My office is in Virginia.
There was a lot of us [at work] and when they started saying, "You need to start social distancing," and I would be like, "Okay." It's like sometimes you can't think [but] you need to, because you're used to just go[ing to] talk to someone. You're like, "Hey, I need to talk to you about this ABC." And then you realize, you're like, "Oh, no. Six feet, you're close by," and then you're like, "Oh, let me move back." [Laughs]
I think it was March somewhere they asked us, the county asked us, to start working from home. So since March, I've been working from home and connecting with my clients over the computers or phone calls or Zoom.
It has been a relief for maybe saving money on gas and stuff, but at the same time, I feel like that one hour, even though it felt long, [it was] the way to process (like transition yourself from work stuff to home stuff). So when I'm working from home, it has been really hard sometimes. I would just come down if I'm done and I'll be like, somebody wants to talk to me, I'm like, "No, I really didn't have a good day so please... " Or can I just do something out of the house. People leave me alone. So that has been a little challenging, even though sometimes I'm able to step outside of the house, just walk or do stuff around the house.
I connected with my co-workers very well. We could just ask each other to hear you when you're having a bad day because they have the same experiences. I miss that a lot. Even though we call sometimes, it's not the same. We're still able to call, but it's not the same. Sometimes you're just like, "I don't know if that person is busy. I don't even want to call them." But in the office you could tell, they're right there, they're doing something or maybe you can ask right away, "Are you busy? Can I talk to you?" or "Let's go for lunch." You can arrange for a lunch break or just a break together but here it's like you can't do a lunch break together. You can call on the phone. It's not the same. It's just like something is missing…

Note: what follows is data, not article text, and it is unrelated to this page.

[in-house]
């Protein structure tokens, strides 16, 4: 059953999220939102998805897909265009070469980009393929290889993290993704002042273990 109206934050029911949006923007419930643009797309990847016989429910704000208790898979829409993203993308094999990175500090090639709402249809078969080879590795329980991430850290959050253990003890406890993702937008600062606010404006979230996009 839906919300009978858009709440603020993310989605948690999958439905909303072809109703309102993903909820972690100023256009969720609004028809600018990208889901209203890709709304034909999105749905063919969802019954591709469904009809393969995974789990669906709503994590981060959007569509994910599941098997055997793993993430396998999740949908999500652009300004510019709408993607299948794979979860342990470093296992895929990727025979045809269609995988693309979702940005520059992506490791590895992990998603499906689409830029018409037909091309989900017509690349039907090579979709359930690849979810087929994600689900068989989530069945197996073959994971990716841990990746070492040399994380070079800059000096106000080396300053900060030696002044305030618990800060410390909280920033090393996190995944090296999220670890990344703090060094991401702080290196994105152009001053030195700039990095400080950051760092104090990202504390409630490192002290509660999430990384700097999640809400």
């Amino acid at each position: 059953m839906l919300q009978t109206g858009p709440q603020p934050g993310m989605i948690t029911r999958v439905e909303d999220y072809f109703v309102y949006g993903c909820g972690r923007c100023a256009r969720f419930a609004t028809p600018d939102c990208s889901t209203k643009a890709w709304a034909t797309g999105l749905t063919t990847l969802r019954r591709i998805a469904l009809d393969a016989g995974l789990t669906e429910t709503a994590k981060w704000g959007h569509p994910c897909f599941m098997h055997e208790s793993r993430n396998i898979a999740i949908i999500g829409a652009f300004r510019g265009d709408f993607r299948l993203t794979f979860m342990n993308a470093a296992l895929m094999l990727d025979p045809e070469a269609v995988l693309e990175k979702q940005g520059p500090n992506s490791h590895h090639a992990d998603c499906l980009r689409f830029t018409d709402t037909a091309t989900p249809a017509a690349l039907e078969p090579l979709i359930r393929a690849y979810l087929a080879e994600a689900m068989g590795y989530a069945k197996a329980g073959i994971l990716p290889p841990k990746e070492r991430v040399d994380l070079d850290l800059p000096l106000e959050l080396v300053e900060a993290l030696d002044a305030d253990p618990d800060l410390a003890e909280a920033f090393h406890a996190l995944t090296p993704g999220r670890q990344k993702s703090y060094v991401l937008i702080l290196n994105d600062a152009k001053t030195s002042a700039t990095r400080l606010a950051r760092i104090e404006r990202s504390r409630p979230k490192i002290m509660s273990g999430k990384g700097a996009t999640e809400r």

You're bringing everything at home and you're like conscious too. We have to create that HIPAA to protect the information. So it's like people are here. I can't be here. I have to be in a room where there's nobody else in the room. So my husband, he works at sometimes random times, so if he's gonna be in the room where I have my office, I have to carry everything and go downstairs and go, "Nobody come downstairs. I'm down here." [Laughs] I'm gonna talk on, like do a Zoom, I'd be like, "Everybody don't come to the room. I'm going to be [doing] this," and lock the door. [Laughs]
— Christine Colbenson
Stories of Wisdom from Bodies in Separation (SWaBS): Archiving the Coronavirus Pandemic Through the Lens of Humanities has been made possible by a major grant from the National Endowment for the Humanities: Coronavirus Aid, Relief, and Economic Security (CARES) Act.
Any views, findings, conclusions, or recommendations expressed in this project, do not necessarily represent those of the National Endowment for the Humanities.